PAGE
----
"Lord Katsuie, don't let this upset you. It's all right," Hideyoshi said ambiguously. He was clearly pretending to be drunk.
"Don't pretend, Monkey. Hey, Monkey!" Tonight Genba was acting even more arrogantly than usual. "'Monkey!' Now that was a slip, but it's not so easy to change a name that was commonly used for twenty years. That's right, it's that 'Monkey' that comes to mind. A long time ago, he was the monkeylike underling being chased around and around from job to job in Kiyosu Castle. At that time, my uncle occasionally served on night duty. I heard that one night when he was bored, he invited Monkey over and gave him sake, and when my uncle got tired from drink he lay down. Then, when he asked Monkey to come over and massage his legs, the tactful Monkey happily did so."
All the men present had lost their pleasant feelings of intoxication. Each man's face turned pale while his mouth went sour. This was not a simple situation. It was very likely that beyond the walls not so far removed from the banquet, in the shadows of the trees and under the floors, were swords, spears, and bows hidden by the Shibata. Were they not persistently trying to provoke Hideyoshi? A weird sensation, shared by everyone, began to grow out of the feelings of distrust, and that sensation rode the inklike evening breeze and the shadows of the lamps that flickered throughout the hall. It was the middle of the summer, but every man felt a chill along his spine.
Hideyoshi waited until Genba had finished and then laughed out loud.
"No, Lord Nephew, I wonder from whom you heard that. You've reminded me of a pleasant memory. Twenty years ago, this old monkey had the reputation of being good at massage, and the entire Oda clan had me rub them down. Lord Katsuie's legs were not the only ones to get massaged. And then, when I was given some sweets in reward, how good they tasted! That makes me nostalgic now, nostalgic for the taste of those sweets." Hideyoshi laughed again.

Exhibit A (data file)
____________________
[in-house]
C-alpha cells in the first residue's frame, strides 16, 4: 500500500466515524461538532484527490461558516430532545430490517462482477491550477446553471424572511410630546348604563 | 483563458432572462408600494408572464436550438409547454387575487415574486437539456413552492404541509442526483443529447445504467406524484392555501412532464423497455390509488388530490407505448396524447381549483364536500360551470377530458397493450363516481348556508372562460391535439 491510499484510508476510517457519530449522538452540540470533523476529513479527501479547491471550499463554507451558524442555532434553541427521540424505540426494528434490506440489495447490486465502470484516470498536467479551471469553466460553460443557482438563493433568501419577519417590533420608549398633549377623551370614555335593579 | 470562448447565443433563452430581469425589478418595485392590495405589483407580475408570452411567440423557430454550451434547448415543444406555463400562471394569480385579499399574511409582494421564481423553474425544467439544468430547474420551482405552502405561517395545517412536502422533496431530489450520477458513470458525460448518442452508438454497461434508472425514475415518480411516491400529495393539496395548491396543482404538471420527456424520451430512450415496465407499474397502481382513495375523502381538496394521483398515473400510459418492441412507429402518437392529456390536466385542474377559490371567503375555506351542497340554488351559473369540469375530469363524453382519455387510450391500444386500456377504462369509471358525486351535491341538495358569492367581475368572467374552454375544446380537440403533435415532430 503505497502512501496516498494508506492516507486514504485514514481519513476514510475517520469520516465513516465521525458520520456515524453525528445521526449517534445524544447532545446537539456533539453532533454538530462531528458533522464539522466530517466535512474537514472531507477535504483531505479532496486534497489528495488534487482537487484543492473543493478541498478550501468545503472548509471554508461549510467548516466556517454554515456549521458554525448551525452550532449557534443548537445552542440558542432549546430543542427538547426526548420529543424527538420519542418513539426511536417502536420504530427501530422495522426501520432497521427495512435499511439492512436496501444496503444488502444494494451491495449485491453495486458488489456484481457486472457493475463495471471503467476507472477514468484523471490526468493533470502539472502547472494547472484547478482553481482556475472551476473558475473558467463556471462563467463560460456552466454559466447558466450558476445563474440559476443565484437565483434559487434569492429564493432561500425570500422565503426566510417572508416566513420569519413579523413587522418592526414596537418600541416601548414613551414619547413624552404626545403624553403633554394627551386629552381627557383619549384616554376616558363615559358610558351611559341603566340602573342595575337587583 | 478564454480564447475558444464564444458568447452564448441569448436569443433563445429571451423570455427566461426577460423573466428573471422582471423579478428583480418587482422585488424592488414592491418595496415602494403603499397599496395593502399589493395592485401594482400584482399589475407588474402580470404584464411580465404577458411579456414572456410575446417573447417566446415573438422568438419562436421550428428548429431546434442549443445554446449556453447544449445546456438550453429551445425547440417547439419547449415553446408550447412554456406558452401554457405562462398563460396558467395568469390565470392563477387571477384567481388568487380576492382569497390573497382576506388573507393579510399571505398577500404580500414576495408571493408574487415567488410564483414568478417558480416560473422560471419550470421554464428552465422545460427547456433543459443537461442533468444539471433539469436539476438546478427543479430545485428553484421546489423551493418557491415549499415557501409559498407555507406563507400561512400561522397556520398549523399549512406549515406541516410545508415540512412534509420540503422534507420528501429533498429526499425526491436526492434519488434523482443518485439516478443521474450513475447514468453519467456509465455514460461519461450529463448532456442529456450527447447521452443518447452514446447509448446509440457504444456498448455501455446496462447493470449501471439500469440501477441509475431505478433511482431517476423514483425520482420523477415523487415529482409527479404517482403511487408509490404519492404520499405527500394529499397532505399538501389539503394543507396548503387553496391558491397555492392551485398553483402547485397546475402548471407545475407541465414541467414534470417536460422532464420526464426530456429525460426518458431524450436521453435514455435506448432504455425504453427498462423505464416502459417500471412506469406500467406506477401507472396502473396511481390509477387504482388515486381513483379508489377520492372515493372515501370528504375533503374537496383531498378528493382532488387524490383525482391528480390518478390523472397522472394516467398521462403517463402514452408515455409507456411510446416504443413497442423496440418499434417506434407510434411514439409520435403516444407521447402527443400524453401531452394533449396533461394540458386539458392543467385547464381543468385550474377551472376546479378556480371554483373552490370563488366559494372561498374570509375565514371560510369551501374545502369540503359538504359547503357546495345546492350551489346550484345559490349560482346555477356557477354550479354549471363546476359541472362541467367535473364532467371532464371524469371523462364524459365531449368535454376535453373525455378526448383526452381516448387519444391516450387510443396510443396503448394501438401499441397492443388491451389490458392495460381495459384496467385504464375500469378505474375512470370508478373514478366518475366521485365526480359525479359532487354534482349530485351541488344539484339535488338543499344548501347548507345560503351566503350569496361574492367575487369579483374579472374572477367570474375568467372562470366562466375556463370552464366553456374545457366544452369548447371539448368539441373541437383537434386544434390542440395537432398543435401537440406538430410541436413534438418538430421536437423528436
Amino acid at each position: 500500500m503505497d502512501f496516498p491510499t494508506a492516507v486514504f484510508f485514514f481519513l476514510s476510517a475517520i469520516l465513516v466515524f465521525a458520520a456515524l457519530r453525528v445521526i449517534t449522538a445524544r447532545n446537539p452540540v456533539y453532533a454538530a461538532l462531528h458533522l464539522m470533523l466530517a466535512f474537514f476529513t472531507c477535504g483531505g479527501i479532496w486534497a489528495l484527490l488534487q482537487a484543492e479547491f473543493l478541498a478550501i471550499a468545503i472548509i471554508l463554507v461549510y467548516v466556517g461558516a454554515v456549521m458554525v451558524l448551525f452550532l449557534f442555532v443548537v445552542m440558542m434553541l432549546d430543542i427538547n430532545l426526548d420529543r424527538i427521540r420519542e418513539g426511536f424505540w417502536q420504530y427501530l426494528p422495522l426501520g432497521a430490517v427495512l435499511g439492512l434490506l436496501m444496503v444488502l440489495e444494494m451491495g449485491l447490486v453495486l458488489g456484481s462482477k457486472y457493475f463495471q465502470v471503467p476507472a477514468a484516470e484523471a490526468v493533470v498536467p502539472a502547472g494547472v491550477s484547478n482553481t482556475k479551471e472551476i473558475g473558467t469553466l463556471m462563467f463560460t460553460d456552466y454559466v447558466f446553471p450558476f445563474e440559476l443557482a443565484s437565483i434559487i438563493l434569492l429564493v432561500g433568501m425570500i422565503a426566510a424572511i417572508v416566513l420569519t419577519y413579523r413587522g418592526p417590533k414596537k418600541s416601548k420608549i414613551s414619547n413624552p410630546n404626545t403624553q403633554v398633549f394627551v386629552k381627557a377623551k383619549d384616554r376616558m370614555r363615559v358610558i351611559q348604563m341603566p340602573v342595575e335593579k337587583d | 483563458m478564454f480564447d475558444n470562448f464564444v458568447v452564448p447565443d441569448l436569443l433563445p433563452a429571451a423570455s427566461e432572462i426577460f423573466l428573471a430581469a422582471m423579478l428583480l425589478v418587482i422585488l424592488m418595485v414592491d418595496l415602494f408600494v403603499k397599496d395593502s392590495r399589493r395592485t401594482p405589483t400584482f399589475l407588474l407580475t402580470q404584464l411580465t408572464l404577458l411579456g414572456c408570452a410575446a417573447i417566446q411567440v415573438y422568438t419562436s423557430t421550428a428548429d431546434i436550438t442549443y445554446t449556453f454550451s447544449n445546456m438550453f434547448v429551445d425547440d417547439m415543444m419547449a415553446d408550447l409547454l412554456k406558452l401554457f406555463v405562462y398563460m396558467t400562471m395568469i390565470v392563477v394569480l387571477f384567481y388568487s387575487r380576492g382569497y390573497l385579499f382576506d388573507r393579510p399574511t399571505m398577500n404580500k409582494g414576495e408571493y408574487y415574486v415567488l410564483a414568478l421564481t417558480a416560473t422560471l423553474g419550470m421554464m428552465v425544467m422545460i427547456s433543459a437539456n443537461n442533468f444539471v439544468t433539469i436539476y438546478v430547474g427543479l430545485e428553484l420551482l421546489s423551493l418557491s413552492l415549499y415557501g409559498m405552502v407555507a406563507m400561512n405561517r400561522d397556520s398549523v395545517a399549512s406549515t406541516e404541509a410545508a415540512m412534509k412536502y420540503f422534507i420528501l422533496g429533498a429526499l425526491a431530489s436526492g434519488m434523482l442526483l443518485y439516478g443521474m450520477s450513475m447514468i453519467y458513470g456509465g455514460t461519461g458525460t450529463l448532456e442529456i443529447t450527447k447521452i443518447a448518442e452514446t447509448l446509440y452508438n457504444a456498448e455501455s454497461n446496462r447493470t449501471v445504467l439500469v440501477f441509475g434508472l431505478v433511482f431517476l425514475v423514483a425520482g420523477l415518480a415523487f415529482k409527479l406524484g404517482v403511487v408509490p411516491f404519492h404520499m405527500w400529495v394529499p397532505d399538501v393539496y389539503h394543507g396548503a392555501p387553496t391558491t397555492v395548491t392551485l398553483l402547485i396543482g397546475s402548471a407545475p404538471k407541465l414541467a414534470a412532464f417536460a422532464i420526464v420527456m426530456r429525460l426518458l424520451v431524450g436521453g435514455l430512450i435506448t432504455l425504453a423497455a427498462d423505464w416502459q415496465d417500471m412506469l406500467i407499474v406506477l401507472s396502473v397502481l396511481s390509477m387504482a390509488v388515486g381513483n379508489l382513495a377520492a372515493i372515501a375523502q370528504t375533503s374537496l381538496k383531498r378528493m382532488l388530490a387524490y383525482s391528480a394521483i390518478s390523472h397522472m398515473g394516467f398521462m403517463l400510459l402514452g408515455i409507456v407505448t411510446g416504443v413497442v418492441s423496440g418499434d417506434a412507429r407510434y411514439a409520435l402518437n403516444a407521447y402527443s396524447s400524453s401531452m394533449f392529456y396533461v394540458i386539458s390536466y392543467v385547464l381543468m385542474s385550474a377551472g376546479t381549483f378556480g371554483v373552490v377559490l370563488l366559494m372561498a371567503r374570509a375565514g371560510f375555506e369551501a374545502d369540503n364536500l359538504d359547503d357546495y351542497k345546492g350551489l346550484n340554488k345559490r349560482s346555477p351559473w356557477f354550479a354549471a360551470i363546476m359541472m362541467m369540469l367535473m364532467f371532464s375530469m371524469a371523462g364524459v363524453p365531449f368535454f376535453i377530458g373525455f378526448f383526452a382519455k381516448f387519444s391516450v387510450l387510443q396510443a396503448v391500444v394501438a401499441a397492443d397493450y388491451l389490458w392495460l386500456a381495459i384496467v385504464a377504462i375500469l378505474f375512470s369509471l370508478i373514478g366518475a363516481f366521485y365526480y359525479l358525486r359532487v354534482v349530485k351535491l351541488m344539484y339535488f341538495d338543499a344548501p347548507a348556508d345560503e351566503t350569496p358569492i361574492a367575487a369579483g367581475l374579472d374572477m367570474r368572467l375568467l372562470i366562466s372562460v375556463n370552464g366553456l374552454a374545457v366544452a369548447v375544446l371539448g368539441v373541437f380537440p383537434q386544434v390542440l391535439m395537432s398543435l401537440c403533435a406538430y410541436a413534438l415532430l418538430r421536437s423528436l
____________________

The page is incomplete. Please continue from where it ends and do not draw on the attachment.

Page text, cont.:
"Did you hear that, Uncle?" Genba asked grandiosely. "Give something nice to Hideyshi. If you ask him to massage your legs now, he might even do it."
"Don't go too far in this game, Nephew. Listen, Lord Hideyoshi, he's just being playful."
"That's all right. Why, even now I still occasionally massage a certain person's legs."
"And who would that be?" Genba asked with a sneer.
"My mother. She's seventy years old this year, and massaging her legs is a unique pleasure for me. Since I've been on the battlefield for so many years, however, I haven't had that pleasure at all recently. Well, I'll take my leave now, but the rest of you stay as long as you like."
Hideyoshi was the first to leave the banquet. As he left and walked down the main corridor, no one got up to stop him. On the contrary, the other lords thought it wise of him to have left, and were all relieved of the sensation of intense danger they had felt.